Essays on The Bell Jar

Women in “The Bell Jar” and “A Streetcar Named Desire”
Words • 2259
Pages • 9
The issue of the position of women in society is a central concern both in The Bell Jar (1963) and A Streetcar Named Desire (1974), and both texts challenge the standards that women were expected to abide by during the time period in which the texts were written including women’s lack of power, cultural expectations, purity, and the oppressive sexual double standard that women are commonly faced with. In The Bell Jar, Esther’s role presents a great conflict as she…...
A Streetcar Named DesireThe Bell Jar
The Life of Sylvia Plath
Words • 1002
Pages • 4
A discussion of the poet, Sylvia Plath's life and her suffering from manic depression.The Life of Sylvia Plath Sylvia Plath1s life, like her manic depression, constantly jumped between Heaven and Hell. Her seemingly perfect exterior hid a turbulent and deeply troubled spirit. A closer look at her childhood and personal experiences removes some element of mystery from her writings. One central character to Sylvia Plath1s poems is her father, Professor Otto Emile Plath. Otto Plath was diabetic and refused to…...
Anne SextonLifeSylvia PlathThe Bell Jar
Madness in Novels The Bell Jar and Surfacing
Words • 2570
Pages • 10
In Sylvia Plath's 'The Bell Jar' and Margaret Atwood's 'Surfacing', the concept of madness is an essential component for the exploration of the novels main characters. However, the two protagonists are shown to be affected, and react, in very different ways, making a considerable difference to the ways these two characters are dealt with. On the one hand there is Plath's Esther, who is shown to be a source of interest to the public, as shown by the articles Joan…...
NovelsThe Bell Jar
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Adolescence in the Bell Jar and Catcher in the Rye
Words • 6378
Pages • 24
Adolescence is the period between puberty and adulthood. Every teenager experience this moment in life differently some sail through happily to carry on with a peaceful life where as others are less fortunate and find that this moment is much more harder and stressful then they thought. Esther Greenwood and Holden Caulfield are one of the less fortunate and have bad experiences through their adolescent. Salinger and Plath present this in their novels Catcher in the Rye and The Bell…...
AdolescenceCatcher In The RyeThe Bell Jar
“The Bell Jar” by Sylvia Plath
Words • 753
Pages • 3
Sylvia Plath in The Bell Jar (1996) bases Esther Greenwood’s life experiences as a young woman in the US patriarchal society of the 1950’s and 60’s. She lives independently in New York City. She is suffering from social pressure. Esther’s attitude and belief are that women belong to the family or private sphere and men belong to the public sphere in that time. Women, it is expected, should only accept so-called "feminine" or "nurturing" jobs such as teaching, the fashion…...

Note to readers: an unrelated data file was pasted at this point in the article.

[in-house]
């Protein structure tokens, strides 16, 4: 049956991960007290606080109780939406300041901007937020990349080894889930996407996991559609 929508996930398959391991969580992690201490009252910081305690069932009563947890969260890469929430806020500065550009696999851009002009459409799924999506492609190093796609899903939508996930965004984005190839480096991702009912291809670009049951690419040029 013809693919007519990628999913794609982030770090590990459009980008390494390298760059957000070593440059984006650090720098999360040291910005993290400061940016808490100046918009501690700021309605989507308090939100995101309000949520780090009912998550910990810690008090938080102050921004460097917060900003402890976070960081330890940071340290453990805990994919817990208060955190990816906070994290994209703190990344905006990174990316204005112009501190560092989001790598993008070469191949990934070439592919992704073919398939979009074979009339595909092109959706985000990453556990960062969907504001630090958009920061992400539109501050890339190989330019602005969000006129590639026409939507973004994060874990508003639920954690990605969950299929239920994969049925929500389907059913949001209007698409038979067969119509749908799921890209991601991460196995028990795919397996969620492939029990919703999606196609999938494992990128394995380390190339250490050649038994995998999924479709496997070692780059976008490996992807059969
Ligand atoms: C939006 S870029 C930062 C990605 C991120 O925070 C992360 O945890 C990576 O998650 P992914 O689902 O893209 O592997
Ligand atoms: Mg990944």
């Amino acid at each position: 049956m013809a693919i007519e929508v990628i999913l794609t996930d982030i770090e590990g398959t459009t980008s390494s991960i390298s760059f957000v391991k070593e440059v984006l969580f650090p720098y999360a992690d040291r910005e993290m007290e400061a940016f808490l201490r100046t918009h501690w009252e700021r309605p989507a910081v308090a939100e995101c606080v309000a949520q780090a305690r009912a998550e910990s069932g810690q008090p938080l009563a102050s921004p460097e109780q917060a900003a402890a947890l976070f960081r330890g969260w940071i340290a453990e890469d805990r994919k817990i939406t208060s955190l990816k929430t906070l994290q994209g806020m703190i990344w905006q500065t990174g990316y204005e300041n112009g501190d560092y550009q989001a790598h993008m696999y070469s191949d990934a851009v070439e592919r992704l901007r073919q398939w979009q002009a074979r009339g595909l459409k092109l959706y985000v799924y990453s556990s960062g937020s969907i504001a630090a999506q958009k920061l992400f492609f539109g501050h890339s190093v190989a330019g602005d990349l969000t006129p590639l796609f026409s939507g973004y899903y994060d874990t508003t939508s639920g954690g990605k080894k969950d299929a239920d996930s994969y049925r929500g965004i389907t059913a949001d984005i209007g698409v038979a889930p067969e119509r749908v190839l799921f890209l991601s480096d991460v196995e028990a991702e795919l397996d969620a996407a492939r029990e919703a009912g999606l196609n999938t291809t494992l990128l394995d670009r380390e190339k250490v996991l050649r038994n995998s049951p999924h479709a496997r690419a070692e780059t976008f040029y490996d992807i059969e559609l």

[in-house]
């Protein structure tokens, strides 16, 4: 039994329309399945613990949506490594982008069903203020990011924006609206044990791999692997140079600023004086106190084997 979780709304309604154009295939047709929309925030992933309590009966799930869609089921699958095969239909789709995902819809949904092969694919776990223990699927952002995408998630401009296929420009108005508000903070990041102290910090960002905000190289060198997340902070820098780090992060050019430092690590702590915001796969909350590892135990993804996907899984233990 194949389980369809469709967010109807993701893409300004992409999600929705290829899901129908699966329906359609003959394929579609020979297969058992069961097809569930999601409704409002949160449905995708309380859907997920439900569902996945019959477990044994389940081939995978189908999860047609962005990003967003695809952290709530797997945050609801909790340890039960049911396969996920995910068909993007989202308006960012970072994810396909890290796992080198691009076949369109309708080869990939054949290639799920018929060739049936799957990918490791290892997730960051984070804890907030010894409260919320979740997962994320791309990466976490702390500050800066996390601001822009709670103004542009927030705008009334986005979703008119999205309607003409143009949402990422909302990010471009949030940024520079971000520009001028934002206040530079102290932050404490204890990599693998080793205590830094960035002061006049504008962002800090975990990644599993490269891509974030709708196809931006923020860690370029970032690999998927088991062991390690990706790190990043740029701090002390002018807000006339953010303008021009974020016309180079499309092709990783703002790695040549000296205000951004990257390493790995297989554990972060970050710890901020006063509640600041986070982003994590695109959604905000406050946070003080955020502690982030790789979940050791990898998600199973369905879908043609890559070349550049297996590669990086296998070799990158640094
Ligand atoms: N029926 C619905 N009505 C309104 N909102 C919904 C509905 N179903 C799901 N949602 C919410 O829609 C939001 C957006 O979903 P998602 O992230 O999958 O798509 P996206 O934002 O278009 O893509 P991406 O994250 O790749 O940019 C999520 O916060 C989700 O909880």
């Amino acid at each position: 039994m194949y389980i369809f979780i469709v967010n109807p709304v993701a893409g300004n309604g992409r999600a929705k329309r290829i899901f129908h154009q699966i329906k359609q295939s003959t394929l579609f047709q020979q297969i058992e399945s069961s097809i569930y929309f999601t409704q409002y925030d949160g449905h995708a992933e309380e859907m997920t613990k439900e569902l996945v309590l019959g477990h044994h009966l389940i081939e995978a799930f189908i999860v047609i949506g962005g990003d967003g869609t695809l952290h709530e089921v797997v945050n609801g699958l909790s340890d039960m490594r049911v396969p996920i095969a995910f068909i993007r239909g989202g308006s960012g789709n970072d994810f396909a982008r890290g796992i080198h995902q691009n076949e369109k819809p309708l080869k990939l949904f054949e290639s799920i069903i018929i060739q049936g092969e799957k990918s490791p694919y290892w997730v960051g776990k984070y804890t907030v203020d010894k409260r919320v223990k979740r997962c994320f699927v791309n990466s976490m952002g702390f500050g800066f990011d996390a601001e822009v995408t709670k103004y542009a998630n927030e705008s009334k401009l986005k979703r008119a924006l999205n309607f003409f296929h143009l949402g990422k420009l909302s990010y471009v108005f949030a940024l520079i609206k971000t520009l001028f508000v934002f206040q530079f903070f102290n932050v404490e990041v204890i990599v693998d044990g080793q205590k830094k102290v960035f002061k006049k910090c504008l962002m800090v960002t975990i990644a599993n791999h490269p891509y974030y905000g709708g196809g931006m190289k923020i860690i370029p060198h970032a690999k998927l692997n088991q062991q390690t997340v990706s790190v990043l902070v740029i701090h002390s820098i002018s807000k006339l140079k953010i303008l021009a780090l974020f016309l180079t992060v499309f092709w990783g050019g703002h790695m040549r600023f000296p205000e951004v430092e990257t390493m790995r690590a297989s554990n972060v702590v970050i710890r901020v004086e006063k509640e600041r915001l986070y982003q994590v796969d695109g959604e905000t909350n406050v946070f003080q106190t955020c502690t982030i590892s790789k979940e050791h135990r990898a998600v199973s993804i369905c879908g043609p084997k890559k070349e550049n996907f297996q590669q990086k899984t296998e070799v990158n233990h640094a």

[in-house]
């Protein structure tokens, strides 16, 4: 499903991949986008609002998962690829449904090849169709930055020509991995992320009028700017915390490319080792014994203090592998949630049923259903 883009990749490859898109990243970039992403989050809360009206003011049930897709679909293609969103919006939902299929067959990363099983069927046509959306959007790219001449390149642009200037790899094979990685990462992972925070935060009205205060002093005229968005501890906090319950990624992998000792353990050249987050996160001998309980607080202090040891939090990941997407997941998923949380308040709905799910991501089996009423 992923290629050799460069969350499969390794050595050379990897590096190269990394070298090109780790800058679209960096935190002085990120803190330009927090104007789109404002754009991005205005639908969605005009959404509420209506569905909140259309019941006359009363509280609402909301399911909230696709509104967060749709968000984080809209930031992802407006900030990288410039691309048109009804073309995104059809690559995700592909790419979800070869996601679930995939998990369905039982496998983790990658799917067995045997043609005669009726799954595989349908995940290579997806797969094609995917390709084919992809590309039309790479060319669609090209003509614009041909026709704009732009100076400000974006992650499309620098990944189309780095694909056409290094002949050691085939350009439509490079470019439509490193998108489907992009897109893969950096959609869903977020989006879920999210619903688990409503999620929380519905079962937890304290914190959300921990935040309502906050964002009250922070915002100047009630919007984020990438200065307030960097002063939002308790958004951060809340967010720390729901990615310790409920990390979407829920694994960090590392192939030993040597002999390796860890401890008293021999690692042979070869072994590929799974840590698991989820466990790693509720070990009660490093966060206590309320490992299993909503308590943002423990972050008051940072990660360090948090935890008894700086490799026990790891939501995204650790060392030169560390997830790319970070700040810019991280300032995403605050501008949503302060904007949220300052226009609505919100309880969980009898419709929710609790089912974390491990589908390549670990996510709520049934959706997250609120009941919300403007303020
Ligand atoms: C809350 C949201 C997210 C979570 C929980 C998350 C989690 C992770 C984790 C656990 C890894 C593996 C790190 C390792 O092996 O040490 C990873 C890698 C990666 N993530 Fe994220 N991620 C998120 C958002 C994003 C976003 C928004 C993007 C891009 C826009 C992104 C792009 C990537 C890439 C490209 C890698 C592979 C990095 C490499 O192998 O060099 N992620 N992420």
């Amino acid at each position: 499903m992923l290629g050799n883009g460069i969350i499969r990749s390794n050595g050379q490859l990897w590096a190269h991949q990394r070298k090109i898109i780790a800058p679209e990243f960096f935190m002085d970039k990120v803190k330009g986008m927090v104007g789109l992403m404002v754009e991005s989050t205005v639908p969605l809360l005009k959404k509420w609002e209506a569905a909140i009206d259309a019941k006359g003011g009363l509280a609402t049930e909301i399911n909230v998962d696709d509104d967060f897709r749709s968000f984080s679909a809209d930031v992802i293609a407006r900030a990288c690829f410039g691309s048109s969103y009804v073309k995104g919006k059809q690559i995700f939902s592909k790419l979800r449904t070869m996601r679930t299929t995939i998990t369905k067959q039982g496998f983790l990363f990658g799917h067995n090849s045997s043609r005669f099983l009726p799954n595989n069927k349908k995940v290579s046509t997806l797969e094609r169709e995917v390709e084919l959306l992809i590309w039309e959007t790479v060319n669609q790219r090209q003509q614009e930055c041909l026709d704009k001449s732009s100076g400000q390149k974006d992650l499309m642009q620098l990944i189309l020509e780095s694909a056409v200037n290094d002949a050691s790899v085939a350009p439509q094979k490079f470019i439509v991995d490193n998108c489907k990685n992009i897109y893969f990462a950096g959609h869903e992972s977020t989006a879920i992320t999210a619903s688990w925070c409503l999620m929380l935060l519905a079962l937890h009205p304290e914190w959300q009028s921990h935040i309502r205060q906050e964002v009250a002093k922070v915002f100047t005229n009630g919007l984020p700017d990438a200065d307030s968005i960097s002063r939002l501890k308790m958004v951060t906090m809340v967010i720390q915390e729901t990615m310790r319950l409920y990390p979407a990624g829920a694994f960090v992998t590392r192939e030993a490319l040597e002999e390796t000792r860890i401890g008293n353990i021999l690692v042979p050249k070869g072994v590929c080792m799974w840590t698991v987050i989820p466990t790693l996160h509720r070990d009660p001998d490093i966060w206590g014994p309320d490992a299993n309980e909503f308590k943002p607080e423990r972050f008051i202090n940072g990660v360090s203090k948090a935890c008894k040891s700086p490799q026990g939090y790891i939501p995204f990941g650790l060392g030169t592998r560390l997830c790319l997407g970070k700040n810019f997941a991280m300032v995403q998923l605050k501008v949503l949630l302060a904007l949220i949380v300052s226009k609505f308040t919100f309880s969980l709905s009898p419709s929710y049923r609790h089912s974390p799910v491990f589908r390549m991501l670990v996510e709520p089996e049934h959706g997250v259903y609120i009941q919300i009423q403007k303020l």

GenderPhilosophyPsychologySylvia PlathThe Bell Jar
Isolation and Alienation in Sylvia Plath’s The Bell Jar
Words • 537
Pages • 2
In Sylvia Plath's contemporary novel, The Bell Jar, the main character Esther isolates and alienates herself throughout the book because she mentally ill. Due to the fact that her descent into a deep depression is slow and she leads an efficient life when the reader initially meets her, this descent seems rational to the reader in the beginning. Esther has an artsy soul. She is an author and dreamer. When she does not make it into the writing program she…...
Sylvia PlathThe Bell Jar
Poetry and the Marriage of Sylvia Plath and Ted Hughes
Words • 1630
Pages • 6
In the introduction of her book Her Husband: Hughes and Plath – a Marriage (2003), Diane Wood Middlebrook wrote that “poetry had brought Hughes and Plath together, and poetry had kept them together” (Middlebrook, n. pag.). Indeed, the marriage of poets Sylvia Plath and Ted Hughes is best described as a union of two talented but volatile personalities who both competed with and complemented one another through poetry. But this observation was often ignored due to the overly simplistic accounts…...
MarriagePoetrySylvia PlathThe Bell Jar
The Soul of the Great Bell
Words • 854
Pages • 4
Rather than the overworked adobo (so identified as the Philippine stew in foreign cookbooks), sinigang seems to me the dish most representative of Filipino taste. We like the lightly boiled, the slightly soured, the dish that includes fish (or shrimp or meat) vegetables and broth. It is adaptable to all tastes ( if you don’t like shrimp, then bangus, or pork), to all classes and budgets, (even ayungin, in humble little piles, find their way into the pot), to seasons…...
CultureCulture And TraditionFoodFood And CultureRiceThe Bell Jar
“Point Shirley” by Sylvia Plath
Words • 660
Pages • 3
Sylvia Plath is an American writer whose well-known poems are carefully written pieces distinguished for their personal imagery and intense dialogue. Written in 1960, "Point Shirley" is a poem in which the details are more important than the actual time and place that the events occurred. Sylvia Plath is an American writer whose best-known poems are carefully crafted pieces noted for their personal imagery and intense focus. She was born in Massachusetts in 1932 and began publishing poems and stories…...
PoetrySylvia PlathThe Bell Jar
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